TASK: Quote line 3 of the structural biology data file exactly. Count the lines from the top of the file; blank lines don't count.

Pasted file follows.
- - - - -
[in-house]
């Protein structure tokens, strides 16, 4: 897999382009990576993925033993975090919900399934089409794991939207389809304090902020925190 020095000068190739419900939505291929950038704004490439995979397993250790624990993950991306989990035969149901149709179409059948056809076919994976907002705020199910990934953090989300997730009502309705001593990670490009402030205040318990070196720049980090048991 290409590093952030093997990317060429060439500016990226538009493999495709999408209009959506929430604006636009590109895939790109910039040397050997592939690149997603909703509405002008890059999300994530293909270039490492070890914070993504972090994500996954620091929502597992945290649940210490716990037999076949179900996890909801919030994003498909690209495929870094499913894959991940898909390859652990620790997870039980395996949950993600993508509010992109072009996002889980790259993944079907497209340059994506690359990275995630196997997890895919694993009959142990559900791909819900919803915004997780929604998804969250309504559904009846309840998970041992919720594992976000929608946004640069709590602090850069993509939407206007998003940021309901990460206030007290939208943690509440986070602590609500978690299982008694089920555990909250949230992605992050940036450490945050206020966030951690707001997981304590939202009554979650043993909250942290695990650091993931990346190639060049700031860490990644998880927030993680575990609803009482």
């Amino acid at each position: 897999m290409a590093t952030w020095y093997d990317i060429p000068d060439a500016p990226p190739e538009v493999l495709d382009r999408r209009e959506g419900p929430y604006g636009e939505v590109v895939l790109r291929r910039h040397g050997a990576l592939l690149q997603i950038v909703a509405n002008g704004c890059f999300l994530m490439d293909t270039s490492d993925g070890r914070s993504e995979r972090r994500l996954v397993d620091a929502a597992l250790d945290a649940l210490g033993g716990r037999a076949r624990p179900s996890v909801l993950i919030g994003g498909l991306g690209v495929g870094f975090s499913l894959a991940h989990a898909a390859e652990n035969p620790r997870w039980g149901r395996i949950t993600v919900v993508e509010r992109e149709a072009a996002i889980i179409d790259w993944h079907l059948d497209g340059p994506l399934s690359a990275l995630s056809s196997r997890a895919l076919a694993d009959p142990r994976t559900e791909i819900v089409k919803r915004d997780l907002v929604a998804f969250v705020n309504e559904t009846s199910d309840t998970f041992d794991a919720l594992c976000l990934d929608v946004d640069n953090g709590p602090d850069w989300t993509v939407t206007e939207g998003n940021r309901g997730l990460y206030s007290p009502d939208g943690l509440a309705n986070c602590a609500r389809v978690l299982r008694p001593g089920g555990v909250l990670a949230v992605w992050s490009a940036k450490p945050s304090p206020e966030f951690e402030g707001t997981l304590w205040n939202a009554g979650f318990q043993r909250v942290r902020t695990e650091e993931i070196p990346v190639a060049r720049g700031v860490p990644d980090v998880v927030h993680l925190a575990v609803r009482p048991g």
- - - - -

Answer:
């Amino acid at each position: 897999m290409a590093t952030w020095y093997d990317i060429p000068d060439a500016p990226p190739e538009v493999l495709d382009r999408r209009e959506g419900p929430y604006g636009e939505v590109v895939l790109r291929r910039h040397g050997a990576l592939l690149q997603i950038v909703a509405n002008g704004c890059f999300l994530m490439d293909t270039s490492d993925g070890r914070s993504e995979r972090r994500l996954v397993d620091a929502a597992l250790d945290a649940l210490g033993g716990r037999a076949r624990p179900s996890v909801l993950i919030g994003g498909l991306g690209v495929g870094f975090s499913l894959a991940h989990a898909a390859e652990n035969p620790r997870w039980g149901r395996i949950t993600v919900v993508e509010r992109e149709a072009a996002i889980i179409d790259w993944h079907l059948d497209g340059p994506l399934s690359a990275l995630s056809s196997r997890a895919l076919a694993d009959p142990r994976t559900e791909i819900v089409k919803r915004d997780l907002v929604a998804f969250v705020n309504e559904t009846s199910d309840t998970f041992d794991a919720l594992c976000l990934d929608v946004d640069n953090g709590p602090d850069w989300t993509v939407t206007e939207g998003n940021r309901g997730l990460y206030s007290p009502d939208g943690l509440a309705n986070c602590a609500r389809v978690l299982r008694p001593g089920g555990v909250l990670a949230v992605w992050s490009a940036k450490p945050s304090p206020e966030f951690e402030g707001t997981l304590w205040n939202a009554g979650f318990q043993r909250v942290r902020t695990e650091e993931i070196p990346v190639a060049r720049g700031v860490p990644d980090v998880v927030h993680l925190a575990v609803r009482p048991g």